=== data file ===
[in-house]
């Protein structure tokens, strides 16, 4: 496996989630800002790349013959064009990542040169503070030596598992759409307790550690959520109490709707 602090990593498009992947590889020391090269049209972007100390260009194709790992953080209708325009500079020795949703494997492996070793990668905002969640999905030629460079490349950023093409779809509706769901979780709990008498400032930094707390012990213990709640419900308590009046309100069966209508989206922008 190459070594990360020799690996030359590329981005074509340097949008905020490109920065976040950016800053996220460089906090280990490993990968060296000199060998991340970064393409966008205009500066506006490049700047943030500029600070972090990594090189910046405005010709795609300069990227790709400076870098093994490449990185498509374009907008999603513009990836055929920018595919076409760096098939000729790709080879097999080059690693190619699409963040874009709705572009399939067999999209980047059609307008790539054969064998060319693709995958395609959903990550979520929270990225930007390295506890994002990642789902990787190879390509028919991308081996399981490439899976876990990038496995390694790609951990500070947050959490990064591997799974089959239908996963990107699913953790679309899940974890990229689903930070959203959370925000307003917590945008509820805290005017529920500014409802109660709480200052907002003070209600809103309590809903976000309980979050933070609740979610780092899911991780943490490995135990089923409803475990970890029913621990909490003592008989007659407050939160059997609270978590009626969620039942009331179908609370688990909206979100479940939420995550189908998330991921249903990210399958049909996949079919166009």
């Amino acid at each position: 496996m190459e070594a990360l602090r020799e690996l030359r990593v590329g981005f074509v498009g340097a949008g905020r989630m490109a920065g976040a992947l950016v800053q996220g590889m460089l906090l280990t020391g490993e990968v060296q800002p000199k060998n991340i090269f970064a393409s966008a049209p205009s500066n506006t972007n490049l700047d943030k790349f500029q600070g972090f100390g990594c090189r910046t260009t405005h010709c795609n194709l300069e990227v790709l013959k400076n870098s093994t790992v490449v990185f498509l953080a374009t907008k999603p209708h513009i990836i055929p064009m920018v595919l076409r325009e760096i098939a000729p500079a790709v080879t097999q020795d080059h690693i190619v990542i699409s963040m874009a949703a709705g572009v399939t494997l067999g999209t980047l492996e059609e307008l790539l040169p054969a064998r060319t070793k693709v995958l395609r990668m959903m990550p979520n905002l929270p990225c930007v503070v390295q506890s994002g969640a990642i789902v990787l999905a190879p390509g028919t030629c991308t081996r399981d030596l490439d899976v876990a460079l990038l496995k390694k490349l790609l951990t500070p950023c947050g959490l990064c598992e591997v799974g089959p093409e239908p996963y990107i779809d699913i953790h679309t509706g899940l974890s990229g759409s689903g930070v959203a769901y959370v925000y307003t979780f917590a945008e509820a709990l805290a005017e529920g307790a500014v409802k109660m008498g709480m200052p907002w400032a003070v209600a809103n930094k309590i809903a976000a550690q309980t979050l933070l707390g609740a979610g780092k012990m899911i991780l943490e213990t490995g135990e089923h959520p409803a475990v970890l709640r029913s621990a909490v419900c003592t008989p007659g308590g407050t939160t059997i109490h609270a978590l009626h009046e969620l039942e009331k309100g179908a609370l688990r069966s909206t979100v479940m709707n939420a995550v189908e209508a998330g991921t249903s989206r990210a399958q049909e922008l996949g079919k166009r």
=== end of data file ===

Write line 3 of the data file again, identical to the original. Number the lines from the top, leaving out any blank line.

């Amino acid at each position: 496996m190459e070594a990360l602090r020799e690996l030359r990593v590329g981005f074509v498009g340097a949008g905020r989630m490109a920065g976040a992947l950016v800053q996220g590889m460089l906090l280990t020391g490993e990968v060296q800002p000199k060998n991340i090269f970064a393409s966008a049209p205009s500066n506006t972007n490049l700047d943030k790349f500029q600070g972090f100390g990594c090189r910046t260009t405005h010709c795609n194709l300069e990227v790709l013959k400076n870098s093994t790992v490449v990185f498509l953080a374009t907008k999603p209708h513009i990836i055929p064009m920018v595919l076409r325009e760096i098939a000729p500079a790709v080879t097999q020795d080059h690693i190619v990542i699409s963040m874009a949703a709705g572009v399939t494997l067999g999209t980047l492996e059609e307008l790539l040169p054969a064998r060319t070793k693709v995958l395609r990668m959903m990550p979520n905002l929270p990225c930007v503070v390295q506890s994002g969640a990642i789902v990787l999905a190879p390509g028919t030629c991308t081996r399981d030596l490439d899976v876990a460079l990038l496995k390694k490349l790609l951990t500070p950023c947050g959490l990064c598992e591997v799974g089959p093409e239908p996963y990107i779809d699913i953790h679309t509706g899940l974890s990229g759409s689903g930070v959203a769901y959370v925000y307003t979780f917590a945008e509820a709990l805290a005017e529920g307790a500014v409802k109660m008498g709480m200052p907002w400032a003070v209600a809103n930094k309590i809903a976000a550690q309980t979050l933070l707390g609740a979610g780092k012990m899911i991780l943490e213990t490995g135990e089923h959520p409803a475990v970890l709640r029913s621990a909490v419900c003592t008989p007659g308590g407050t939160t059997i109490h609270a978590l009626h009046e969620l039942e009331k309100g179908a609370l688990r069966s909206t979100v479940m709707n939420a995550v189908e209508a998330g991921t249903s989206r990210a399958q049909e922008l996949g079919k166009r």